Charges have been dropped against three former executives of G4S’s electronic tagging arm who were accused of defrauding the Ministry of Justice (MoJ) following a 10-year investigation.
G4S Care and Justice Services had provided electronic monitoring services to the government from 2005 to 2013.
The subsidiary of security giant G4S was accused of misleading the MoJ over the extent of its profits from the tagging contract.
In July 2020, the firm accepted responsibility for three counts of fraud and agreed to pay a financial penalty of £38.5m and the Serious Fraud Office (SFO) costs of £5.9m.
Under the Deferred Prosecution Agreement (DPA) with the SFO, G4S could continue to be considered as a government supplier.
The DPA only applied to the potential criminal liability of G4S Care and Justice Services as a company, and not to any current or former employees.
In September 2020, former managing director Richard Morris, 47, from High Wycombe, Buckinghamshire, was charged with seven counts of fraud.
Two other ex-directors of G4S’s electronic monitoring business also faced the charges.
They were former commercial director Mark Preston, 51, from Cheshire, and former finance manager James Jardine, 41, from Cumbria.
The SFO alleged the executives made false representations to the MoJ between 2009 and 2012.
At an Old Bailey hearing before Mr Justice Johnson on Friday, prosecutor Crispin Aylett KC offered no evidence in the case which was due to go to trial in April next year.
Mr Aylett said: “The decision to drop this case is not one that could be taken either quickly nor lightly.”
Following a “careful and comprehensive review” it was decided it was “no longer in the public interest” to proceed with a trial even though there remained a realistic prospect of conviction.
He recognised the impact of the case on the defendants who are of good character, adding: “We regret the way the case has turned out.”
Mr Aylett said: “The defendants have been under suspicion for 10 years and the prosecution are only too aware of the impact the proceedings will have had on them and their families.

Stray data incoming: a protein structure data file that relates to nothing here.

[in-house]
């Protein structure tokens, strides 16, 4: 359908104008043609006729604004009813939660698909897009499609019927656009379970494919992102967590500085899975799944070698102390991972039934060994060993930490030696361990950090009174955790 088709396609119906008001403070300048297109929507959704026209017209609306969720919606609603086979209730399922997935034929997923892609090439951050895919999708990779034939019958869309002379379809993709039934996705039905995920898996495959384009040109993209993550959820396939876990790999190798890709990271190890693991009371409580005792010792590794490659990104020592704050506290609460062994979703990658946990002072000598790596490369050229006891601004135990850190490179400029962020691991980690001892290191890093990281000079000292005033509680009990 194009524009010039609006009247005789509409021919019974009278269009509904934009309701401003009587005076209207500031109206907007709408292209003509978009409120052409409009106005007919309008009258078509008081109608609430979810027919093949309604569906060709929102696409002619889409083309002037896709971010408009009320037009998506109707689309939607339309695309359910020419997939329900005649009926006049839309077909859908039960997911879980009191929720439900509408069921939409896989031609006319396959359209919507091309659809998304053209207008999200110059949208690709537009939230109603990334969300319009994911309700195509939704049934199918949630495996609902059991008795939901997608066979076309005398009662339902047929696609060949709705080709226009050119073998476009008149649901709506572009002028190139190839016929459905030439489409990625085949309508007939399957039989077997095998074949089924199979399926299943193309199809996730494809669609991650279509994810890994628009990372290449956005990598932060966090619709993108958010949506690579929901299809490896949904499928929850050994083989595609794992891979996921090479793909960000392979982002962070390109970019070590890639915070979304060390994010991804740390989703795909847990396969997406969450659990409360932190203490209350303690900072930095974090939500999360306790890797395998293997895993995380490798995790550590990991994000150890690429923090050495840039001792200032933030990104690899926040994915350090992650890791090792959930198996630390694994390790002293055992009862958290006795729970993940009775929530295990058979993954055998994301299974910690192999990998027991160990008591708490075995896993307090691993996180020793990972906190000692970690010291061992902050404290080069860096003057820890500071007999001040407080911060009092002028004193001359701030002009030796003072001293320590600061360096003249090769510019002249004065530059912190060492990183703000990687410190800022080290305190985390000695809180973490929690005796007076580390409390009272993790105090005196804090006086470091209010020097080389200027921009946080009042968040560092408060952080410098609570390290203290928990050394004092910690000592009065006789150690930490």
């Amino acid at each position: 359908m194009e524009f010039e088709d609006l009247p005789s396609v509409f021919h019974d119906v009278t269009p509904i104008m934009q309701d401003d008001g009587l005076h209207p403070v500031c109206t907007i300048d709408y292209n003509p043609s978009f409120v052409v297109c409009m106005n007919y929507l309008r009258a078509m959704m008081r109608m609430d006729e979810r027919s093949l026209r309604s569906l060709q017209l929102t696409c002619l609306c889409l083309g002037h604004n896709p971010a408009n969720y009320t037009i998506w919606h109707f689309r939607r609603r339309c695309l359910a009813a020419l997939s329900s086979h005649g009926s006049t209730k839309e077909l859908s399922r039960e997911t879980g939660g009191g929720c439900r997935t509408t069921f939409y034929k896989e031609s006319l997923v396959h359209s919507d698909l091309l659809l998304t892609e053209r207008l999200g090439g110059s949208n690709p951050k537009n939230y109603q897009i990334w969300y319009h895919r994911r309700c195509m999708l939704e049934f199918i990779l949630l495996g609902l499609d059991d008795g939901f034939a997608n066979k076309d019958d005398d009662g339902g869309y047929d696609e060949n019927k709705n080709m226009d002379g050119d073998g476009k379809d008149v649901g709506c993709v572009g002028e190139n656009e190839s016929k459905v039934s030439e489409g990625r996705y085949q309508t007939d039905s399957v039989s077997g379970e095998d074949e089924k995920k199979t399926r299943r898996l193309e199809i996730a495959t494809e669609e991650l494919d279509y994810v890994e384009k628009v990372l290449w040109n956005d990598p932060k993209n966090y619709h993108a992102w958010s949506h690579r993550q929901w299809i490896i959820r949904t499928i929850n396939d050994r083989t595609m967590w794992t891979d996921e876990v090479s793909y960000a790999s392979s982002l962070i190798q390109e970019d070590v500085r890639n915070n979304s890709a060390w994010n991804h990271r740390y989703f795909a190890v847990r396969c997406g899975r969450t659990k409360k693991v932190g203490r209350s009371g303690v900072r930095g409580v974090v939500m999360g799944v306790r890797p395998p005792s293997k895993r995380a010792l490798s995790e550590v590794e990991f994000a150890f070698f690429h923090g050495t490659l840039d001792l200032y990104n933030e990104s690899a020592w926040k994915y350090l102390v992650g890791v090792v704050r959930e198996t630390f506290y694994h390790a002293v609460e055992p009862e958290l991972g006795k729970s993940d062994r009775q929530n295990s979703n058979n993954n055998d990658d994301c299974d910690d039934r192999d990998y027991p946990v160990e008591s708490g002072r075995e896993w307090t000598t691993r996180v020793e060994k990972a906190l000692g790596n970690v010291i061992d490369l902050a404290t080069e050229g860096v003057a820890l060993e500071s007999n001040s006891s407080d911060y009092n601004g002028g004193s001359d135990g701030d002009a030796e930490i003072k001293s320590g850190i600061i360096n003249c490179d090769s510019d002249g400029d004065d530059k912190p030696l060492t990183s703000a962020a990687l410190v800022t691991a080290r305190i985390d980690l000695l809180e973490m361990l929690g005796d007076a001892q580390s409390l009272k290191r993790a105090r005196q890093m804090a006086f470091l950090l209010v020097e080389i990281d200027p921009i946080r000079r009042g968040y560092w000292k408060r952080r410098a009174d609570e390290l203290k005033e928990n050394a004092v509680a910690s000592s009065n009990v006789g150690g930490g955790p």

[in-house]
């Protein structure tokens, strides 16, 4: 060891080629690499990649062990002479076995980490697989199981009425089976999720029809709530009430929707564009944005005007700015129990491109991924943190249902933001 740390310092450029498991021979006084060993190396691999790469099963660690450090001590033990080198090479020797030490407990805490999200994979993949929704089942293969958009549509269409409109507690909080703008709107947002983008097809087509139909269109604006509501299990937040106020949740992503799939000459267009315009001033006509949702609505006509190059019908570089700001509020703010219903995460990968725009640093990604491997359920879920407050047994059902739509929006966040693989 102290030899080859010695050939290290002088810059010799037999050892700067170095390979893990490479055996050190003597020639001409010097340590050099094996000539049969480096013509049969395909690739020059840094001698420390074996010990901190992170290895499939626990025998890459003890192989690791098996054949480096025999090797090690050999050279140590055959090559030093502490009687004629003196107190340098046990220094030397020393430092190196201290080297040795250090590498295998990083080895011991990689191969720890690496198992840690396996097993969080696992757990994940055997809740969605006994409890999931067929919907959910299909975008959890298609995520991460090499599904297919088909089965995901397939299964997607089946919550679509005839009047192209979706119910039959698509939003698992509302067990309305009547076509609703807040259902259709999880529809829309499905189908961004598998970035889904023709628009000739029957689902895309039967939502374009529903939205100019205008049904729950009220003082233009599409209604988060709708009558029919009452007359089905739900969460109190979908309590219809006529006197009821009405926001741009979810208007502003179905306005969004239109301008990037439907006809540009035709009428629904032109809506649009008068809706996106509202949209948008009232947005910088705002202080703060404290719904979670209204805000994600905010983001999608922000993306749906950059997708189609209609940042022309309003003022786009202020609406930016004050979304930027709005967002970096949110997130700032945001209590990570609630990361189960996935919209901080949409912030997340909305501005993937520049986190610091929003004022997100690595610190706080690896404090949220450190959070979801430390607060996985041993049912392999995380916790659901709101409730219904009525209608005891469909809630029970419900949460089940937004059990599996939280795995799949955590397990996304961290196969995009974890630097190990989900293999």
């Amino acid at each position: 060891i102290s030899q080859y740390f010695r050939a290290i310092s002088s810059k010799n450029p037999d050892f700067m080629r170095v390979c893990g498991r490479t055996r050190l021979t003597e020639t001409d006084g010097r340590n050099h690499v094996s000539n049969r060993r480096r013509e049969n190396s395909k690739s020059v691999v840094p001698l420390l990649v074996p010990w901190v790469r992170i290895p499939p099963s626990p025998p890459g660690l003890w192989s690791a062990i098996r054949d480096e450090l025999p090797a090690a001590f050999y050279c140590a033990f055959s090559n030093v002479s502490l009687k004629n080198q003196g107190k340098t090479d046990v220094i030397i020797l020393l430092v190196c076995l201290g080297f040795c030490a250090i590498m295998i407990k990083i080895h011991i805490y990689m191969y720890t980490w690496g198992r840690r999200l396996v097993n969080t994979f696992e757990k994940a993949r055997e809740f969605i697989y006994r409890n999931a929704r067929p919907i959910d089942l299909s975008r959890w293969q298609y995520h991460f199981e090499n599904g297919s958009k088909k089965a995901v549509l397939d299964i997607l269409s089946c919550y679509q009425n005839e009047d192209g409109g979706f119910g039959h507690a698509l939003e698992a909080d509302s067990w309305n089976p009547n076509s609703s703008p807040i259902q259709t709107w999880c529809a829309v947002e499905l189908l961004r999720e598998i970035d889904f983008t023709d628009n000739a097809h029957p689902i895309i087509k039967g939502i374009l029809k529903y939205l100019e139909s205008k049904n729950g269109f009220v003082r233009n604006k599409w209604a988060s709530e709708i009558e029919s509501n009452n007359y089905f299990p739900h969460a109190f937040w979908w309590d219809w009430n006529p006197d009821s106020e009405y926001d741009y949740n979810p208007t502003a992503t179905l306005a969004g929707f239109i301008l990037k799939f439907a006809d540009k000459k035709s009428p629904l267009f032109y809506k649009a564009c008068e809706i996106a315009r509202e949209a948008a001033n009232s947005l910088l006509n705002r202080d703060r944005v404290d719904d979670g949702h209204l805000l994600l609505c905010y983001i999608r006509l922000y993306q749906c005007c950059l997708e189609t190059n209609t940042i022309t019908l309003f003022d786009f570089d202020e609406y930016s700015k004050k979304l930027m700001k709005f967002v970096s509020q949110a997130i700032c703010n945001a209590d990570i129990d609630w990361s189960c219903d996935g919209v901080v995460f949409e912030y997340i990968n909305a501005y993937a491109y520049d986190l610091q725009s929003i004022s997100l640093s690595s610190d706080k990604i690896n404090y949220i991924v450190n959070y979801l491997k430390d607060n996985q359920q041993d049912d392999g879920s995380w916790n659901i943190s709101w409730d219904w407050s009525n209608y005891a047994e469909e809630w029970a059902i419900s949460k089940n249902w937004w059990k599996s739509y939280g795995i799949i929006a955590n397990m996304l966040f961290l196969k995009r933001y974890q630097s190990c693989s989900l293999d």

“We recognised the potential unfairness of asking that this should go on for a substantial period of further time.”
The judge formally acquitted the defendants of the charges.
Afterwards, Mr Morris’s lawyer Ross Dixon, of Hickman & Rose Solicitors, blamed the SFO for “failing to understand its own evidence”.
He said: “This is not the first time a major fraud prosecution has come unstuck for the SFO after it signed a Deferred Prosecution Agreement with the company at the centre of its investigation.
“As in the cases of Tesco and Serco, this DPA was based on the alleged wrongdoing of individuals, but the narrative on which the DPA was based has failed to stand up to scrutiny in criminal proceedings.
“This case collapsed because the SFO failed to understand its own evidence; failed to secure significant evidence (the underlying books and records that would have demonstrated the true position as to costs that were at the heart of the allegations); and only at the eleventh hour disclosed key material that undermined its case.
“It is deeply worrying that after such a long time, only now has the SFO offered no evidence. Ten years is far too long for any individual to have to wait for justice.
“The SFO must engage in an honest and searching appraisal of what went wrong in this case. If not this won’t be the last time this happens.”
Previously, Mr Dixon had said his client rejected the allegations against him in “the strongest possible terms”.